396 F2d 766 Crowe v. Commissioner of Internal Revenue

396 F.2d 766

68-2 USTC P 9444

John W. CROWE, Petitioner,

No. 19114.

United States Court of Appeals Eighth Circuit.

June 28, 1968.

John W. Crowe, pro se.

Michell Rogovin, Asst. Atty. Gen., Dept. of Justice, Washington, D.C., and Lee A. Jackson, Crombie J. D. Garrett and Ann E. Belanger, Attys., Dept. of Justice, Washington, D.C., on the brief.

Before MATTHES and HEANEY, Circuit Judges, and REGISTER, Chief district judge.



This is a proceeding to review the unreported decision of the Tax Court sustaining a deficiency determination of the Commissioner of Internal Revenue.


Petitioner, a citizen of Minnesota, did not file a federal income tax return for 1963. The Commissioner ascertained that petitioner received wages of $6,994.35, was entitled to deductions of $1,700.00, consisting of $600.00 exemptions for both petitioner and his wife and the $500.00 standard deduction allowed a married person on a separate return. On this basis the Commissioner determined a deficiency of $1,176.53 in petitioner's income tax for 1963, together with penalties of $73.81 under Section 6651(a) and $58.83 under Section 6653(a) (Internal Revenue Code of 1954 as amended).


Petitioner does not dispute the accuracy of the computation of the Commissioner. His sole claim is that the $600.00 personal exemption allowed him is insufficient for his cost of living and is otherwise inequitable. He requested the Tax Court to set aside $5,000.00 per year of his wages as 'untaxable income.'


Petitioner, who has represented himself from the inception of the controversy, does not cite any authority to support his position. The thrust of his vague brief is, (1) the federal income tax is unconstitutional because it is a direct tax and is expressly prohibited unless approtioned among the states; (2) the Government has no right to 'confiscate money from a person's salary or wages'; (3) the Government has no right to compel him to contribute to the welfare of people who make no effort to support themselves.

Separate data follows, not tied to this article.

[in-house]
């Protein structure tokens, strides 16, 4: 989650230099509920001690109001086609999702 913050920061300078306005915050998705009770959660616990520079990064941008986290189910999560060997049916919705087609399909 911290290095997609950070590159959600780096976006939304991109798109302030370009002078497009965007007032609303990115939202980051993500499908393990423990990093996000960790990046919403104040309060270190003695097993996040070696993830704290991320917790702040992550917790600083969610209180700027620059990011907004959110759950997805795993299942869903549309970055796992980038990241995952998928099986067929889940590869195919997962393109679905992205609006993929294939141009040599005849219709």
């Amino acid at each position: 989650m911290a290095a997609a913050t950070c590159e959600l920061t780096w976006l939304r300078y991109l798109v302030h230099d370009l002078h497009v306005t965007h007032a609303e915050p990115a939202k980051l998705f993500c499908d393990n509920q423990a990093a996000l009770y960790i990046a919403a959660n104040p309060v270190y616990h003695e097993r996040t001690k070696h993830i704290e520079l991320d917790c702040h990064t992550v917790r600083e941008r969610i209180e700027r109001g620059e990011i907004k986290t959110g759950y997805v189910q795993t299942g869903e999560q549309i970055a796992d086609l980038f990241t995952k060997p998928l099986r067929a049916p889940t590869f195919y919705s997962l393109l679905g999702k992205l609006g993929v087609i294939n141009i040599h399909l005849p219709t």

The constitutionality of income tax laws, enacted pursuant to the Sixteenth Amendment, adopted in 1913, has long been established. Brushhaber v. Union Pac. R.R., 240 U.S. 1, 36 S.Ct. 236, 60 L.Ed. 493 (1916); Swallow v. United States, 325 F.2d 97 (10th Cir. 1963), cert. denied, 377 U.S. 951, 84 S.Ct. 1630, 12 L.Ed.2d 497 (1964); Porth v. Brodrick, 214 F.2d 925 (10th Cir.1954).


The petitioner has been allowed the personal exemption of $600.00 provided for under Section 151 of the Internal Revenue Code of 1954. This exemption was authorized as a matter of legislative grace, and the courts are powerless to enlarge the amount of this deduction. 'Unquestionably Congress has power to condition, limit or deny deductions from gross income in order to arrive at the net that it chooses to tax.' Helvering v. Ind. Life Ins. Co.,292 U.S. 371, 381, 54 S.Ct. 758, 760, 78 L.Ed. 1311 (1934); see also Luehrmann's Estate v. C.I.R., 287 F.2d 10, 15 (8th Cir.1961).


Obviously, petitioner is opposed to the Government using tax proceeds to promote the economic welfare of other citizens. This seems to be his chief complaint. A taxpayer cannot, however, evade payment of his legal tax obligations on the basis of his dissatisfaction with the distribution of revenue. Congress alone is authorized to appropriate money to promote the general welfare and its determination within constitutional bounds is decisive. It is the function of the courts to interpret the statutes so as to promote and effectuate the disclosed intent of Congress. Ward v. United States, 344 F.2d 316 (10th Cir.1965), cert. denied, 385 U.S. 1014, 87 S.Ct. 729, 17 L.Ed.2d 551 (1966); Swallow v. United States, supra; Fearing v. C.I.R., 315 F.2d 495 (8th Cir.1963); Whetstone v. United States, 82 F.Supp. 478 (N.D.Ill.1948), aff'd without opinion (see 199 F.2d 520, 523, n. 3), cert. denied, 337 U.S. 941, 69 S.Ct. 1519, 93 L.Ed. 1746 (1948), rehear. denied, 338 U.S. 840, 70 S.Ct. 36, 94 L.Ed. 514 (1949).


The courts are not vested with authority to grant petitioner any relief. The decision of the Tax Court is affirmed.